Modi revealed that the security partnership was key in achieving the development agenda. He said the success of M-Pesa was a classic innovation that had empowered millions of people around the world.

“Both sides have been working together in commercialising innovative technologies, and some of it will be evident at the business forum,” he promised.

“India and Kenya are connected by the Indian Ocean. We both have strong maritime tradition.”

Modi said the MoU on defence would strengthen institutional co-operation between the two nations’ defence establishments.

“Terrorism and the rapid spread of radical ideologies pose a common challenge to our people, our countries, the region and the whole world. We have agreed to deepen our security partnership including in the fields of cyber security, combating drugs and narcotics, and human trafficking,” said Modi.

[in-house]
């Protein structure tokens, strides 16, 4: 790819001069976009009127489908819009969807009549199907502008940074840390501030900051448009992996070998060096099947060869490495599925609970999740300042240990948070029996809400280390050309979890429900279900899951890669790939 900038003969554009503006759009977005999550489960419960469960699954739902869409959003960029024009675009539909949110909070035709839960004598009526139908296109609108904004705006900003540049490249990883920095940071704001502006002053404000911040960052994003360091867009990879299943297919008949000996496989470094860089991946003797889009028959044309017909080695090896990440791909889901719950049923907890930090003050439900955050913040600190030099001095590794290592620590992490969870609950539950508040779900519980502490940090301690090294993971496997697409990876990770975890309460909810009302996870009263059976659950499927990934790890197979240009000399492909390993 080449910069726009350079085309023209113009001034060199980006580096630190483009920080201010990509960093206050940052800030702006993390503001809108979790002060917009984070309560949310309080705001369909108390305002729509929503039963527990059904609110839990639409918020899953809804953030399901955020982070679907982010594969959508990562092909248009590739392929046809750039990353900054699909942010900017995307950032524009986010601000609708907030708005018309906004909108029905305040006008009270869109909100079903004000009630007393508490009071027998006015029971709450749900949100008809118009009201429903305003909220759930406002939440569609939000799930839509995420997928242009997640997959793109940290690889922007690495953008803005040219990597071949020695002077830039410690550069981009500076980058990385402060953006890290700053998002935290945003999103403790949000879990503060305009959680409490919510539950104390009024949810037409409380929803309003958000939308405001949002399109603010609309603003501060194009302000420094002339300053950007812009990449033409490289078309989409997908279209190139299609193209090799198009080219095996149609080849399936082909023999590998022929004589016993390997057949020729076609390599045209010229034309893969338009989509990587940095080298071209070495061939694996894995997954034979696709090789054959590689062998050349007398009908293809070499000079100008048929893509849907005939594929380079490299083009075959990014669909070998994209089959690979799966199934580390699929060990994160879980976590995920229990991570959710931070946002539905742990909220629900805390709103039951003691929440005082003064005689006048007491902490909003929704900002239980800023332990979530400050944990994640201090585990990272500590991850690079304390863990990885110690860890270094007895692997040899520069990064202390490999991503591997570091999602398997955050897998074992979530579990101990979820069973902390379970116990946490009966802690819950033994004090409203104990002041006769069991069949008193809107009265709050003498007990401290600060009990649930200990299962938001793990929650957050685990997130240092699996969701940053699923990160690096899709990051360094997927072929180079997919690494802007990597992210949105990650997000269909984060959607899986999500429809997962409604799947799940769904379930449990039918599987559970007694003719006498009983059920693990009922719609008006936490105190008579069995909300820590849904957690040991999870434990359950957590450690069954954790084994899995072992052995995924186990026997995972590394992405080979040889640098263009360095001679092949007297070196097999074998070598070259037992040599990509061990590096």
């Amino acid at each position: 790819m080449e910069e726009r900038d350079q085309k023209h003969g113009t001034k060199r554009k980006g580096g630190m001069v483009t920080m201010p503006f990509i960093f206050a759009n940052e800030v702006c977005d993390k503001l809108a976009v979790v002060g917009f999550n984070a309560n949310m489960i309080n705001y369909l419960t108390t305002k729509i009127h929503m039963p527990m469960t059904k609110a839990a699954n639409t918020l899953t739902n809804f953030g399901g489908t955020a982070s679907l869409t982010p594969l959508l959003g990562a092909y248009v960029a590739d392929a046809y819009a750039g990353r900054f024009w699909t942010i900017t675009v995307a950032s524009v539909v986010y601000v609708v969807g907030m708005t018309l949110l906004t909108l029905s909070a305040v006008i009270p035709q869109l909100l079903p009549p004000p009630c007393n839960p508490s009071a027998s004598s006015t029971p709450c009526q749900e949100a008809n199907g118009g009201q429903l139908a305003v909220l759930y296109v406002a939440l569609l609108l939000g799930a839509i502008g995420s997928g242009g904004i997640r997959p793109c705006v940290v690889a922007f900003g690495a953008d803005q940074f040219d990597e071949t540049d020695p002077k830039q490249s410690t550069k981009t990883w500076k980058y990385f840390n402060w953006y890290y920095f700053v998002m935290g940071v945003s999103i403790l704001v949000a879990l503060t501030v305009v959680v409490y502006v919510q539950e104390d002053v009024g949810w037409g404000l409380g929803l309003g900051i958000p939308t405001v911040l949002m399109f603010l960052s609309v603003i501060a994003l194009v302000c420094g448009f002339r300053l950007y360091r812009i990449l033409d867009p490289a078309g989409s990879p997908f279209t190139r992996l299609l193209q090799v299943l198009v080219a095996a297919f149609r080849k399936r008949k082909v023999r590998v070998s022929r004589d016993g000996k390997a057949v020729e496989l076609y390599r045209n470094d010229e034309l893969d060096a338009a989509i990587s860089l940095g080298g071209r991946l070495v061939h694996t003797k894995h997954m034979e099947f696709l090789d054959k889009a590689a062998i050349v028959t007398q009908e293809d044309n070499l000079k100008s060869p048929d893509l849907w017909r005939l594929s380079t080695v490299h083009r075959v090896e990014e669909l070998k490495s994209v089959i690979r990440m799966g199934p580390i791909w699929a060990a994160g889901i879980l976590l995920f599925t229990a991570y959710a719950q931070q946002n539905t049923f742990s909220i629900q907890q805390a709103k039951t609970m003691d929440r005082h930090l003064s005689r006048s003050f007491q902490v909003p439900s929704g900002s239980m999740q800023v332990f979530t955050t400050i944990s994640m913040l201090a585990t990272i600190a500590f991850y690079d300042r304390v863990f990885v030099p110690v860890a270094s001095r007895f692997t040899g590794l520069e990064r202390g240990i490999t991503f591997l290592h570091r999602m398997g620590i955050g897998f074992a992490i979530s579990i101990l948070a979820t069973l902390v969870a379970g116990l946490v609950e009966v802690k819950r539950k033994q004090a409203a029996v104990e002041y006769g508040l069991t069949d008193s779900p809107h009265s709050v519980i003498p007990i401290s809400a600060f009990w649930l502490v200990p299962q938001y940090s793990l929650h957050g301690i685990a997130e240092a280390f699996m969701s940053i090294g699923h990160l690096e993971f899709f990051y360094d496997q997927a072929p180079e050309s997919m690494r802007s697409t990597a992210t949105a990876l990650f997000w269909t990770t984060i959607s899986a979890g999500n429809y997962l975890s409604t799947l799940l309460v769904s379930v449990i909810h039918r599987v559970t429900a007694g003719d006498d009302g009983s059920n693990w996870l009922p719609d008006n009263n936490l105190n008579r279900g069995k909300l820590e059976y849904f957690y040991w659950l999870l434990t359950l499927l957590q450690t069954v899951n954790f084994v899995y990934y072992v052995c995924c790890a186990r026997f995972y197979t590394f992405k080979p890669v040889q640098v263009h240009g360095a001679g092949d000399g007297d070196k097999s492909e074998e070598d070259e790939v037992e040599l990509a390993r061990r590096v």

He continued: “This would include greater staff exchanges, sharing of expertise and experiences, training and institution building, co-operation in hydrography, and supply of equipment.”

He said his country was encouraged by the progress in the power transmission project under an Indian line of credit of $60 million (Sh6 billion).

“Kenya’s highly successful geothermal sector and energy efficiency projects such as LED-based smart street lighting are a couple of new areas where we could build our engagement,” he added.

Modi said: “I am also happy to announce that the vibrant Indian culture, which is already a part of Kenya’s rich society, will be showcased in a Festival of India in Kenya later this year.

Before Modi’s visit, a sitting Indian prime minister last toured Kenya in 1982.

“There are thousands of Kenyans of Indian descent who are my voters and not yours (Modi),” said Uhuru on a light note.

Before the talks, Modi was received at State House Nairobi with an elaborate state reception complete with a 19-gun salute.

The national anthems of Kenya and India were played by the Kenya Defence Forces band, followed by the gun salute.

The PM then inspected a guard of honour mounted by a detachment of the Kenya Air Force.